The 107-inch version of the ‘Eight’ is said to accelerate 11 percent quicker 0-60 mph (equal to a two to three bike length improvement), and 11 percent quicker from 60-80 mph in top gear (equal to a one to two bike length improvement), compared to the Twin Cam High Output 103.
The 114-inch version is said to accelerate 8 percent quicker 0-60mph, and 12 percent quicker 60-80mph than the Twin Cam 110.
Heat has always been the big issue for the Twin Cam. Harley describe the ‘Eight’ as offering “improved rider and passenger thermal comfort due to reduced heat absorption, increased heat rejection and a redesigned exhaust system. With a precision cooling strategy [developed for the Rushmores] based on the specific demands of the motorcycle model, using a targeted flow of either oil or liquid coolant around the hottest areas of the cylinder heads. 

“A new knock sensor for each cylinder enables more precise timing control. The rear exhaust pipe is repositioned and the exhaust catalyst is relocated to move heat away from the passenger. Idle speed is lowered from 1,000 rpm to 850 rpm.” The new sensor is based on reading acceleration to enable the ECM to manage ignition timing rather than the ion-sending knock detection of the Twin Cam.
The mapped (command) based system of the Twin Cam ECM has been replaced with a torque-cased system – the rider throttle position triggers a torque rather than throttle command.
By doing so Harley may have presented the manufacturers of existing aftermarket engine management devices with a challenge; the business opportunity Harley may think they can expect to see as a result may go some way to explaining the timing of their settlement of the EPA action they’ve been facing.
Rider comfort is also enhanced by the new, slimmer primary drive cover, and the low-profile shape of the (less than aesthetically nourishing) air cleaner cover, providing improved rider legroom around the engine and an easier reach to the ground for many riders. All Milwaukee-Eight powered models are fitted with an Assist and Slip Clutch with improved hydraulic actuation that reduces clutch lever effort by 7 percent.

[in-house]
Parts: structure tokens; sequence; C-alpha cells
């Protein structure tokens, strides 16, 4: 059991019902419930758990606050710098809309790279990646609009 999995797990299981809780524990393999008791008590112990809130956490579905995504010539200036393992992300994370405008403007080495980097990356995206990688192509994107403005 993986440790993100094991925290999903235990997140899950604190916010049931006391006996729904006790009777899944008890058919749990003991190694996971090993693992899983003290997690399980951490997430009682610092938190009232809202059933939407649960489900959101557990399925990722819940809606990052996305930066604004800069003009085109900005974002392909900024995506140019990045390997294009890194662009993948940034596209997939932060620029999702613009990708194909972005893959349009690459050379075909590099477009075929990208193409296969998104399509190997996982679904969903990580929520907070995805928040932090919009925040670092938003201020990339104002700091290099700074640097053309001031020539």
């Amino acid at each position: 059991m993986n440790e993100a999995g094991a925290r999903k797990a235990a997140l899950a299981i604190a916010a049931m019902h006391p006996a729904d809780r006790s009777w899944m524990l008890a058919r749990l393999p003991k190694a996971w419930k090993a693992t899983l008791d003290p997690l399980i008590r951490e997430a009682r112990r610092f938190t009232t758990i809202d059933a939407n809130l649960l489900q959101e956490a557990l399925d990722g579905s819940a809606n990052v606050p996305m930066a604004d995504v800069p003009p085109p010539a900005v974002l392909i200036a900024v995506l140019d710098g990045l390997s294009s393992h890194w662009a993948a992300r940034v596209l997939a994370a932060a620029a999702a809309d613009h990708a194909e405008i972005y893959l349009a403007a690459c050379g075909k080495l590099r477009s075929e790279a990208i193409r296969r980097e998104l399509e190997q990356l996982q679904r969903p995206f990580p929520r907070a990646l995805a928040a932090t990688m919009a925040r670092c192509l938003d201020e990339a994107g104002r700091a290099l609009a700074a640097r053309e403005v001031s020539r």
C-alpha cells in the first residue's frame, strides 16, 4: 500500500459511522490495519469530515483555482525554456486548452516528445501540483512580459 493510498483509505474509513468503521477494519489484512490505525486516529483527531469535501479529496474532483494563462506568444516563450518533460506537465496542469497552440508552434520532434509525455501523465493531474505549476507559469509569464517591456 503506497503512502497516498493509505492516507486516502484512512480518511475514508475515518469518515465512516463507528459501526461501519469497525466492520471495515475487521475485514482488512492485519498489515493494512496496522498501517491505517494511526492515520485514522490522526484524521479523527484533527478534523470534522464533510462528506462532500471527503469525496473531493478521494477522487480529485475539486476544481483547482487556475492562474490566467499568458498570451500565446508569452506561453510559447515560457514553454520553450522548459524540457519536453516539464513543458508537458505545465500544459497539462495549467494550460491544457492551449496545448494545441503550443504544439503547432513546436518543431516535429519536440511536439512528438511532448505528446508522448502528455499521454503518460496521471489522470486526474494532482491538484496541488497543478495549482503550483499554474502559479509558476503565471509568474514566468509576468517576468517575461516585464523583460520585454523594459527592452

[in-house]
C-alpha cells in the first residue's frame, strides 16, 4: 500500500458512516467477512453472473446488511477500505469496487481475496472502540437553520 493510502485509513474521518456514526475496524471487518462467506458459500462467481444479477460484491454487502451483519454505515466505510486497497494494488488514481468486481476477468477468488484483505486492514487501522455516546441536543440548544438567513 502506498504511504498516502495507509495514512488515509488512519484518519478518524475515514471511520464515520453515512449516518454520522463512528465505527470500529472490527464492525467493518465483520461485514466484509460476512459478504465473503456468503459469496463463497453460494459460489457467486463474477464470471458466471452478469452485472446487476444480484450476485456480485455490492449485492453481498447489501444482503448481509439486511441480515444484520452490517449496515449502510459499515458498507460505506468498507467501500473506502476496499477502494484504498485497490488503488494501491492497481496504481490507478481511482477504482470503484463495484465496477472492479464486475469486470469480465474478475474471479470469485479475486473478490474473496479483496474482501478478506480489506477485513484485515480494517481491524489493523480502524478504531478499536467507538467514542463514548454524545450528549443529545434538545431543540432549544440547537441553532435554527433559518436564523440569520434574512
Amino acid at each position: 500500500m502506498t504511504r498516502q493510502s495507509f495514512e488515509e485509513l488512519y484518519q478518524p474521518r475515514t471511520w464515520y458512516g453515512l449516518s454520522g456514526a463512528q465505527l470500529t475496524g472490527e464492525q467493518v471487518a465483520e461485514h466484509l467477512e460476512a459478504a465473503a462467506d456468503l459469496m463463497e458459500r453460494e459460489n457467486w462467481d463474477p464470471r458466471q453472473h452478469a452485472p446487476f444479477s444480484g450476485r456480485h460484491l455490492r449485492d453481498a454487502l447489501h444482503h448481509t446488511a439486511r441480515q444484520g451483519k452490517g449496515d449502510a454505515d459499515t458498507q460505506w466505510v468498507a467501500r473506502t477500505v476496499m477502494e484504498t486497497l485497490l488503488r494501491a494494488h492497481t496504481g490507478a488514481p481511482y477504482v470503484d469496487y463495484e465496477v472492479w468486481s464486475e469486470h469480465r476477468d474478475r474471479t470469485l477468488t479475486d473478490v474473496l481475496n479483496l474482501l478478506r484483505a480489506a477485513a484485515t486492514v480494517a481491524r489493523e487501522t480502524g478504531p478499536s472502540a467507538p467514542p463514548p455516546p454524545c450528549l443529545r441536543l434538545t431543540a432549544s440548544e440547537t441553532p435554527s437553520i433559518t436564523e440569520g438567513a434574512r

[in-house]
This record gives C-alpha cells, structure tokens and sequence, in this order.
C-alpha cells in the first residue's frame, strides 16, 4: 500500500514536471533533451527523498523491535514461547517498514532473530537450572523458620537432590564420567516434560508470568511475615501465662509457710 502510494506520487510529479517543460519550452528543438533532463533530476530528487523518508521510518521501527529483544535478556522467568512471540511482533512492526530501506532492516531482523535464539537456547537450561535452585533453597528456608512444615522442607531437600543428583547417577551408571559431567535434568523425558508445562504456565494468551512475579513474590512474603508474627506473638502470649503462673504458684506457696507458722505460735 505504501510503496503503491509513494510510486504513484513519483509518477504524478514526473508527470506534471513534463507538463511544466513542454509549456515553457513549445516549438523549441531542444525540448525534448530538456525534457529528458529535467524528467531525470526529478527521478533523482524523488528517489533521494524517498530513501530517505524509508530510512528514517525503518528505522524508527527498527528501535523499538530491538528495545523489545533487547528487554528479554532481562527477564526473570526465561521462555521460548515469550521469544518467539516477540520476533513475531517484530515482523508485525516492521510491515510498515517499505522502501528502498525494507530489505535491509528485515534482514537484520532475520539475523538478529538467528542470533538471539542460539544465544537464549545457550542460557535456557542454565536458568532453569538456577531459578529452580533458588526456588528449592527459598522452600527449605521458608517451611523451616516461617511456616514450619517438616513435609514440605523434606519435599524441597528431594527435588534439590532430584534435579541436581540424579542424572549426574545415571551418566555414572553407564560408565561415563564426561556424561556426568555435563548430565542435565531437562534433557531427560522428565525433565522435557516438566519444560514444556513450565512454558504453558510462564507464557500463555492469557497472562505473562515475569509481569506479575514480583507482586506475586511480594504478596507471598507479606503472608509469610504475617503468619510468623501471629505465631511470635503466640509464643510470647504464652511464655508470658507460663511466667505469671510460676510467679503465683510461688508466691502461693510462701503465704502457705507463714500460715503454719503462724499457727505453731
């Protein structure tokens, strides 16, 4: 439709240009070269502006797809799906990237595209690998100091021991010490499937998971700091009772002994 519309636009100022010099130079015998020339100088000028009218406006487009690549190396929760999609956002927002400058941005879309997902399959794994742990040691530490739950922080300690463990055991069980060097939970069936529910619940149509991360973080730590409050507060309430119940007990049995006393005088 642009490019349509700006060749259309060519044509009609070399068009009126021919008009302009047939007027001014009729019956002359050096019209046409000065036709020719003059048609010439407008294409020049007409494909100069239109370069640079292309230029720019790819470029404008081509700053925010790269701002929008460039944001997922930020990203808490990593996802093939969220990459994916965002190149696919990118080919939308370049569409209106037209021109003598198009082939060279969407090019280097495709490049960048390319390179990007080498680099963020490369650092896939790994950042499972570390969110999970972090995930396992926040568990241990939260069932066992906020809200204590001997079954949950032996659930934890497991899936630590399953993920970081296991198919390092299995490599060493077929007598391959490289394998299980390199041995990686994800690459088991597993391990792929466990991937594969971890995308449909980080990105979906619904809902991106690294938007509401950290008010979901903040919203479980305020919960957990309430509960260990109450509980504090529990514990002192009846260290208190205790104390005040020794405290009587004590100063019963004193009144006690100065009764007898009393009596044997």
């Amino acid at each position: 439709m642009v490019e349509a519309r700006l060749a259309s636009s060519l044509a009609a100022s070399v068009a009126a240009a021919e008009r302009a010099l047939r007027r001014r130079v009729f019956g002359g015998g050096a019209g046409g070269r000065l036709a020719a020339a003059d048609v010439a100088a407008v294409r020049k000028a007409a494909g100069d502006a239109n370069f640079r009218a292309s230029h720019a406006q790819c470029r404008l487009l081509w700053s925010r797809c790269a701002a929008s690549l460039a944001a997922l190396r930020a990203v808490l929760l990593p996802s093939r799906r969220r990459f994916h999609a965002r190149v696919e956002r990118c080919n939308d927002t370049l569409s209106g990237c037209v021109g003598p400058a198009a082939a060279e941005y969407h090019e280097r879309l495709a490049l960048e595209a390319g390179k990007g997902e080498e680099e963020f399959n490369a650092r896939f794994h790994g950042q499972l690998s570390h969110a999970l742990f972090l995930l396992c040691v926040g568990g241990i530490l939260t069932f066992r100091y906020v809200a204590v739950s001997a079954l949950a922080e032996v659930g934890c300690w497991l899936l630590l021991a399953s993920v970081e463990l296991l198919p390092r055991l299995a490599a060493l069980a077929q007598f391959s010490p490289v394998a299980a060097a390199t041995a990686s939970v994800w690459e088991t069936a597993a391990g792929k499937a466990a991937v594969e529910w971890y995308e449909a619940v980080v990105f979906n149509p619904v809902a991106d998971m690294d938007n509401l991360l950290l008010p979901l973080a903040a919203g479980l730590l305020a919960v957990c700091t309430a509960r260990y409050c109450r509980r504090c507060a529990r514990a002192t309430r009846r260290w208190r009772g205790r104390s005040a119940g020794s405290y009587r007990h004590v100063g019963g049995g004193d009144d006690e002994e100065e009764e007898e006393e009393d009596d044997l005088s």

The rubber-mounted engine features a single internal counter balancer that is said to cancel 75 percent of primary vibration at idle (rather than 100 percent), “for a more refined feel and comfortable experience for rider and passenger while retaining the classic character of Harley V-twin engines.”
Lighter valves, a single camshaft, optimized cover designs and improved driveline components are said to eliminate mechanical powertrain noise. The engine intake and air cleaner are designed to reduce intake sound while ensuring maximum air flow. As a result, the new engine is mechanically quieter, “enabling a richer exhaust tone, meeting all global noise and emissions standards, while allowing the unmistakable rumble of its exhaust note to resonate.”
The charging system delivers 50 percent more output to the battery at idle to “better support the power demands of Touring riders, including accessory lighting, performance audio, and heated gear and other accessories.”
Brad Richards, Harley-Davidson’s Director of Styling, is quoted as saying: “The ‘Milwaukee-Eight’ engine is styled to project power. I compare it to the back of a swimmer, lean in the waist but broad and muscular in the shoulders.
“The rocker covers look like skin stretched taut over muscle, like the rocker arms are about to burst out of the engine. For the first time since the Knucklehead, the rocker covers reflect the action going on below. And they are massive. When you sit on the bike you can look down and see more of this engine.”



The all-new front and rear suspension components “enhance the comfort, control and performance of all 2017 Harley-Davidson Touring model motorcycles. New emulsion-technology rear shock absorbers offer 15 to 30 percent more pre-load adjustment than previous standard Touring shocks, with a single knob to hydraulically adjust pre-load.

“Pre-load can now be adjusted to match the load of rider, passenger and gear without tools or an air pump,” said Paul James, Harley-Davidson Director of Motorcycle Product Planning. “Once set, the pre-load will not leak down or require further adjustment.”
The front suspension features new Showa SDBV suspension technology that is said to deliver the damping performance of a racing-style cartridge fork with linear damping characteristics and reduced weight.